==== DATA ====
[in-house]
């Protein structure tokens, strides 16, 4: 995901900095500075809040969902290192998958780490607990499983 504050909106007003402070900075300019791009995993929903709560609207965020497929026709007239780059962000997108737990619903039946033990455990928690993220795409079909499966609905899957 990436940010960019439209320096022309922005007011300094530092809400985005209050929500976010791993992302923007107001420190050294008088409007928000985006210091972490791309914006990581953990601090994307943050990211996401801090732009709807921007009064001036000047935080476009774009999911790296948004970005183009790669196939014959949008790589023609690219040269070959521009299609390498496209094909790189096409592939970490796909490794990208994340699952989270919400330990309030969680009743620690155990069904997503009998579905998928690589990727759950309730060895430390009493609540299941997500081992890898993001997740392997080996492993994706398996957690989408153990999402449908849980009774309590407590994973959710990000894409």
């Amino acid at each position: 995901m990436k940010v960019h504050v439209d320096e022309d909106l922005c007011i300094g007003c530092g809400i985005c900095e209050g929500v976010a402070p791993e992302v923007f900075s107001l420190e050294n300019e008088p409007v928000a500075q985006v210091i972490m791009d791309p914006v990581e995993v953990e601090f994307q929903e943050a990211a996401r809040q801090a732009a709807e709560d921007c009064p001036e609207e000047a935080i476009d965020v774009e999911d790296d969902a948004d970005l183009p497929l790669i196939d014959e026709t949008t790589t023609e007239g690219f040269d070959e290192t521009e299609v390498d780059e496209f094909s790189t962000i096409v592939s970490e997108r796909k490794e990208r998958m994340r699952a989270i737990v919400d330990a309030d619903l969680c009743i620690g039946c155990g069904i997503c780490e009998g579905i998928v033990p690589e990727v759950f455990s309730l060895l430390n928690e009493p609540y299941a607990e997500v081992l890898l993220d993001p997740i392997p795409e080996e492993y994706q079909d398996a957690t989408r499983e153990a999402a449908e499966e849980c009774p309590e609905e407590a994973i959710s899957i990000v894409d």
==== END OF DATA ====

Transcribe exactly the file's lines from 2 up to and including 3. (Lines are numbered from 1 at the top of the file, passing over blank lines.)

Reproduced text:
């Protein structure tokens, strides 16, 4: 995901900095500075809040969902290192998958780490607990499983 504050909106007003402070900075300019791009995993929903709560609207965020497929026709007239780059962000997108737990619903039946033990455990928690993220795409079909499966609905899957 990436940010960019439209320096022309922005007011300094530092809400985005209050929500976010791993992302923007107001420190050294008088409007928000985006210091972490791309914006990581953990601090994307943050990211996401801090732009709807921007009064001036000047935080476009774009999911790296948004970005183009790669196939014959949008790589023609690219040269070959521009299609390498496209094909790189096409592939970490796909490794990208994340699952989270919400330990309030969680009743620690155990069904997503009998579905998928690589990727759950309730060895430390009493609540299941997500081992890898993001997740392997080996492993994706398996957690989408153990999402449908849980009774309590407590994973959710990000894409």
């Amino acid at each position: 995901m990436k940010v960019h504050v439209d320096e022309d909106l922005c007011i300094g007003c530092g809400i985005c900095e209050g929500v976010a402070p791993e992302v923007f900075s107001l420190e050294n300019e008088p409007v928000a500075q985006v210091i972490m791009d791309p914006v990581e995993v953990e601090f994307q929903e943050a990211a996401r809040q801090a732009a709807e709560d921007c009064p001036e609207e000047a935080i476009d965020v774009e999911d790296d969902a948004d970005l183009p497929l790669i196939d014959e026709t949008t790589t023609e007239g690219f040269d070959e290192t521009e299609v390498d780059e496209f094909s790189t962000i096409v592939s970490e997108r796909k490794e990208r998958m994340r699952a989270i737990v919400d330990a309030d619903l969680c009743i620690g039946c155990g069904i997503c780490e009998g579905i998928v033990p690589e990727v759950f455990s309730l060895l430390n928690e009493p609540y299941a607990e997500v081992l890898l993220d993001p997740i392997p795409e080996e492993y994706q079909d398996a957690t989408r499983e153990a999402a449908e499966e849980c009774p309590e609905e407590a994973i959710s899957i990000v894409d």